Wednesday, June 17, 2009

The D Word

I have been counseling a friend as she is going through the tragedy that is divorce. There have been repeated phone calls that start with "tell me this gets better". It does. Not for a very long time - but it does.
Until then we have to realign our lives. We have to decide which of the battles that litter every conversation are worth fighting - which in the beginning I was pretty sure was all of them. You have to get through the anger. At him, at your self, at each other, at everyone. You have to second-guess every single decision you made for the last few years before, during and after.
There will be times when you question if you did the right thing. You will one day look at him and you will remember the reasons you loved him and stayed for so long and you will see the man you remember on those quiet nights when it was just the two of you and you will want desperately to make it work again. And you will think about it. And you will be ready to try again. And then you'll stop yourself and cry. Then the whole bloody cycle starts over again until one time it doesn't. There is no magic potion for this. No way to make it easier. Acceptance comes of its own accord.
You are not the same person when you realize you have survived the night. Divorce changes you. How it changes you and if those changes are for the better or not are completely up to you. There are things you can do to make it easier and things you can do to make the ordeal just a slight more bearable. You can put a salve on a burn and take some of the sting away, too. But in the end the flesh must be stripped and the healing must begin. Until then you are raw. You find yourself wrapped in an intensity of feelings you didn't realize you could be surrounded by. Anger allows you to push through the sadness. Righteous indignation propels you forward for a time. It is a balance to not become bitter. Eventually the technicolor hatred dies down and rationality begins to settle in.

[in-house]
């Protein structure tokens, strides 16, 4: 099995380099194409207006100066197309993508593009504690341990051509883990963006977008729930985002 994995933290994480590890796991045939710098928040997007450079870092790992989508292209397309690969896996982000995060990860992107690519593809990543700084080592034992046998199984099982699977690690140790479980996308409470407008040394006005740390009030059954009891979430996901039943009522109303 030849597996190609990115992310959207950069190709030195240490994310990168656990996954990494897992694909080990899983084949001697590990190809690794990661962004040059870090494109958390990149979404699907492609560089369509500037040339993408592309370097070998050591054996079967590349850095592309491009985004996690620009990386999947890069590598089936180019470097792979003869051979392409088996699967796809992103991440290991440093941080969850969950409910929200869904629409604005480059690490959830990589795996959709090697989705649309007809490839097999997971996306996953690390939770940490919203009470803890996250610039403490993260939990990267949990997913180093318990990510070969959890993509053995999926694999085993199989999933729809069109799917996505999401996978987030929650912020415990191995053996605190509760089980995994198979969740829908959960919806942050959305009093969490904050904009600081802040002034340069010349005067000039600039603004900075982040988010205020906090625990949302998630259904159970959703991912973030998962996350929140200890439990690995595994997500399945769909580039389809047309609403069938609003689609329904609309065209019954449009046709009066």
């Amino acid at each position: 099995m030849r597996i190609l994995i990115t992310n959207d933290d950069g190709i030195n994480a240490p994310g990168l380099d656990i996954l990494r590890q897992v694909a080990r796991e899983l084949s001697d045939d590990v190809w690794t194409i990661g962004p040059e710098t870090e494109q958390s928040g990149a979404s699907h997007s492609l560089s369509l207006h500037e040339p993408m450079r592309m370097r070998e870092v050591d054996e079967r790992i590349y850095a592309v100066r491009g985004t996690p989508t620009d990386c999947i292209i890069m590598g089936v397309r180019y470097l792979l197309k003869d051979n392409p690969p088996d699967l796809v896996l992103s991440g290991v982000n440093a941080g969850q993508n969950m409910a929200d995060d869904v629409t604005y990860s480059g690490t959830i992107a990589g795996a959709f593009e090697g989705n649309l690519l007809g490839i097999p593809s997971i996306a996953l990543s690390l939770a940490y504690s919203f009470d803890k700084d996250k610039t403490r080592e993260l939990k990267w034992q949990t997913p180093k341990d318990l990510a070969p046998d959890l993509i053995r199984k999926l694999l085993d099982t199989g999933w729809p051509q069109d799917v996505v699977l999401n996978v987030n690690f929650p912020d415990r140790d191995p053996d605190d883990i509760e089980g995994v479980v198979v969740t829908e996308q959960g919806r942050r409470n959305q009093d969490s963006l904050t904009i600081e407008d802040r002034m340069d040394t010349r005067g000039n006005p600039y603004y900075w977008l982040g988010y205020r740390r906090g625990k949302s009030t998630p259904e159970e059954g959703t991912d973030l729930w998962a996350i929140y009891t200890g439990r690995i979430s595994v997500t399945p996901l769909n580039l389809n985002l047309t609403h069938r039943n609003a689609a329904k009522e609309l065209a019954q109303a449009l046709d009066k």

When it is only you two involved you can sever the ties and be done. When there are children you must re-learn how to interact with each other. You must no longer think, act, react about one another as you did as a couple. You can no longer expect the same leniecies or understanding that were once a part of the fabric of your relationship. All the rules have changed. You are adversarial countries negotiating a hostage exchange during war time. Children are the most amazing blessing in divorce. They make you realize where you priorities are and what is and should be most important. They do not, however, make the same realizations or priorities for both of you or at the same time. Again, acceptance will come. Understanding will come.
This is why lawyers are important. They supply rational thought and clear judgment where those involved can not. They provide a voice of reason when your own has gone on hiatus at a rather inconvenient moment. And, if needed, they can carefully and thoughtfully explain that while you may truly want to shoot him in the buttock you can not and will provide you a list of legal and rational reasons why that may not be in your best interest no matter how therapeutic. They charge you a lot to tell you this and other things you don't want to hear. But in the end it will make things easier if you listen to them. They can be worth their weight in gold - sometimes that's precisely their fee.
One day you will be able to admit your faults and realize you are both better off for it. You are bruised and battered and scarred - but you're through it. It does get better.
I was a bad wife to Kraig in the last couple of years of our marriage. I understand my faults and where I went wrong. I can recognize my part in the degeneration and eventual failure of our marriage and I hope that one day he will forgive me.
Kraig was a bad husband to me. I have reached acceptance but not yet found forgiveness. I hope he stubs his pinkie-toe on the corner of something hard every night before he goes to sleep. I'm working on it. I'll get there.